Yuval: Let’s assume I’m a multinational bank, and I contacted you a couple of years ago. I was aware of the concern I wanted to upgrade the security of my network. How does the process look like, and how long would it take until I’m relatively comfortable that I’m protected against future quantum attacks?

Miikka: That’s an excellent question and a very difficult one to answer. But it depends completely. Yeah, we like more recently we have had the chance to work with a lot of companies in operational technology or OT and in OT the software stacks or the devices themselves have really long lifetimes and they don’t update the devices that often because of various reasons.

But also because perhaps the updates aren’t even available so in those cases. To be quantum safe the only way or perhaps to be safe in general.

The only way is to encapsulate or tunnel those connections using quantum safe algorithms. So we really have to be quite pragmatic with our customers how to make them safe. It’s nice to see that Google and Cloudflare and other large internet players are also jumping into the bandwagon and implementing TLS stacks which are quantum safe But of course that only helps with certain use cases.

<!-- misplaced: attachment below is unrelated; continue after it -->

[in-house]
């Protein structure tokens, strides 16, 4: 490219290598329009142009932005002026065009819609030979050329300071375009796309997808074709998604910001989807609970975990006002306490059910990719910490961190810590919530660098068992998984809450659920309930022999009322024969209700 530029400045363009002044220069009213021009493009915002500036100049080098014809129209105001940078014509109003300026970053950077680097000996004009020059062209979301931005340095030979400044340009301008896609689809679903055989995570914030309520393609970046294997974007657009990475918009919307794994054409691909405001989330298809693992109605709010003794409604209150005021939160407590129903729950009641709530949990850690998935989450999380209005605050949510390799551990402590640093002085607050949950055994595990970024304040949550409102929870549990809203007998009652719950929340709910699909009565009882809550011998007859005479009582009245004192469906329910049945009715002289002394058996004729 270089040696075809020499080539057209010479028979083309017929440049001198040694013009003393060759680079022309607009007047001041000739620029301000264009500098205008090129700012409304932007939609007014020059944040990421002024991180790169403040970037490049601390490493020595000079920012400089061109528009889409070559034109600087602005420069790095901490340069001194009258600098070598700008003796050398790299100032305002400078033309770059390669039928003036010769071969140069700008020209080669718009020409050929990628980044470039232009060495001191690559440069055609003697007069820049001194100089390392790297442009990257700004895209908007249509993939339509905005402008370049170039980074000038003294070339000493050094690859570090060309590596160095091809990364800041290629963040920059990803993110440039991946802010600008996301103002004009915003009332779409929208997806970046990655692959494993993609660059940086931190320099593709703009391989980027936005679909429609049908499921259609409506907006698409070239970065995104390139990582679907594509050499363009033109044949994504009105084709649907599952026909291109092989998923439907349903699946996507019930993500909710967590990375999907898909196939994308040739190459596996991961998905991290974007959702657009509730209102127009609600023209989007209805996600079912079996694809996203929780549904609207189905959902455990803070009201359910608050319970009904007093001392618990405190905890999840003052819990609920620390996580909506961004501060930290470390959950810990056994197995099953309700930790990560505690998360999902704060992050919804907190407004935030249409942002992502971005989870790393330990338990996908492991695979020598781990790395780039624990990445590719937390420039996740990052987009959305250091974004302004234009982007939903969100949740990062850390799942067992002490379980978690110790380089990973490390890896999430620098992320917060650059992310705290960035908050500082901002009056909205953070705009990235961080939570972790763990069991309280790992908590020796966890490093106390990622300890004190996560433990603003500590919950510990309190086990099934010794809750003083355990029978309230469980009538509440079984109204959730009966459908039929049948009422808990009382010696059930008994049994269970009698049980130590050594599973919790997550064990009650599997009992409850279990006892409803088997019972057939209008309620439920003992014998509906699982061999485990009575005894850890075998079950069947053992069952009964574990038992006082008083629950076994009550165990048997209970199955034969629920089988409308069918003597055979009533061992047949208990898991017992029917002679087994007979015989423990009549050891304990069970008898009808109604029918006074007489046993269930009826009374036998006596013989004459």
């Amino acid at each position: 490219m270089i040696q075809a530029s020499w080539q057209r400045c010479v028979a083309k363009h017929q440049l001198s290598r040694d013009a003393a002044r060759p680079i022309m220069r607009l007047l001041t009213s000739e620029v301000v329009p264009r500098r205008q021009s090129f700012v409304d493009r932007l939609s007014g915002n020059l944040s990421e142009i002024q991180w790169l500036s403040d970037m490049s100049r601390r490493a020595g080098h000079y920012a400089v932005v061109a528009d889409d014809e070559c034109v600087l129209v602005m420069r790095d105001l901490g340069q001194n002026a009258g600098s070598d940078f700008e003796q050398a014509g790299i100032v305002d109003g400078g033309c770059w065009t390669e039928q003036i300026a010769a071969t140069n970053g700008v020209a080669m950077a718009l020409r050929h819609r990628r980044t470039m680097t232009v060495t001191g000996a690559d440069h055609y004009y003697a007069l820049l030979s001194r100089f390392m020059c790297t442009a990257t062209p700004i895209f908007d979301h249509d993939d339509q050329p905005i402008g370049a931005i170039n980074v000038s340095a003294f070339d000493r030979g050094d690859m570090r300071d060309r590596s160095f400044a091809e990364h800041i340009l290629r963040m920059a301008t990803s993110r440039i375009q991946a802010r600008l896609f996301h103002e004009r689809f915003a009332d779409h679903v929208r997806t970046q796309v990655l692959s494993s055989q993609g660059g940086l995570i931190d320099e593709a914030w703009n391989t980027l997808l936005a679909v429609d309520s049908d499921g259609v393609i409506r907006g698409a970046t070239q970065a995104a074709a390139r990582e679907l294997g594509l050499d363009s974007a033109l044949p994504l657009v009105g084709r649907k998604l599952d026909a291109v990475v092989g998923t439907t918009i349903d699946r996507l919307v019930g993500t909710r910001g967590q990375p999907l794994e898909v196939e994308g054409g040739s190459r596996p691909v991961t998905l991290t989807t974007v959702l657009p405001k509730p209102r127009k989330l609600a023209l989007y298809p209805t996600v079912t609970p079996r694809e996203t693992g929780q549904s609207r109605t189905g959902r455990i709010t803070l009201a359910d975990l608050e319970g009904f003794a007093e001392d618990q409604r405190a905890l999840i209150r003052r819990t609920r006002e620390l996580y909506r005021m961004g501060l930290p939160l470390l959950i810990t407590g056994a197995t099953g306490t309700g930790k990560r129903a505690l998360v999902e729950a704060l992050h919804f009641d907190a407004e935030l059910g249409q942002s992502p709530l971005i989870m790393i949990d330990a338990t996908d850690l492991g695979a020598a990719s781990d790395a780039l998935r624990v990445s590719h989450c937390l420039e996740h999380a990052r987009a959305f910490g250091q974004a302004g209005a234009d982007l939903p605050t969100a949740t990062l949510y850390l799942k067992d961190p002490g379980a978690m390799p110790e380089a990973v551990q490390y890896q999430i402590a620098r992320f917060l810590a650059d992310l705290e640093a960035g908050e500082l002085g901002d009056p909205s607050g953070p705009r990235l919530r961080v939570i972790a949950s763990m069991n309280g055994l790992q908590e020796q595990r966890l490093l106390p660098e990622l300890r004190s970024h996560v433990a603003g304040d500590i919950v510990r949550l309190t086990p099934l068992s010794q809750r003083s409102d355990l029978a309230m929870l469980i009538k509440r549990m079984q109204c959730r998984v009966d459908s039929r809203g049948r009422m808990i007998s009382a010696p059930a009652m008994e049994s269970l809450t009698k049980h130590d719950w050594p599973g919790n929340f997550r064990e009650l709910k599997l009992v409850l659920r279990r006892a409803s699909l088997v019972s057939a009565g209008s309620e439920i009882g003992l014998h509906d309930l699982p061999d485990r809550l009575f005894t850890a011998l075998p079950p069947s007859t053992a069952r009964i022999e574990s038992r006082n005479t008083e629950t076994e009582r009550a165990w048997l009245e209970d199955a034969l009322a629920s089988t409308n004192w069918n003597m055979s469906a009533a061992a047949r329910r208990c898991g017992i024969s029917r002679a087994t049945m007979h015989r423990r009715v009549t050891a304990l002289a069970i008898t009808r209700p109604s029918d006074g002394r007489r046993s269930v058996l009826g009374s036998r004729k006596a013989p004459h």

To be quantum safe the only way or perhaps to be safe in general the only way is to encapsulate those connections using quantum algorithms so we really have to be quite pragmatic with our customers how to how to make them safe. And something that I might like to point out since your audience mostly deals with the quantum side of things like we’re talking about post quantum cryptography which is really just mathematics to tackle the quantum threat that the quantum computers when they get to the high fidelity gates and large enough. Systems are threatening our current encryption so this is like the in our view like the best and the fastest the most economic way to get to the quantum safe state in in time to be able to protect.

These these connections and then when it comes to the authentication site like the signature algorithms is really is the only option on that side as well so we have big proponent of this apart from like compared to some other solutions that are out there that.

At some time in the future might provide some relief right now this is what we’re recommending and it’s not just us mostly. Governmental organizations that’s their recommendation as well that they want this thing. Sort it out in economical viable way so it’s it’s nice to see that Google and cloud flare and other like large internet players are also jumping into the bandwagon and implementing the others. Stacks which are quantum safe but of course that only helps with certain use cases. Very rarely do you get to start from a clean slate and in large organizations so you still have things that.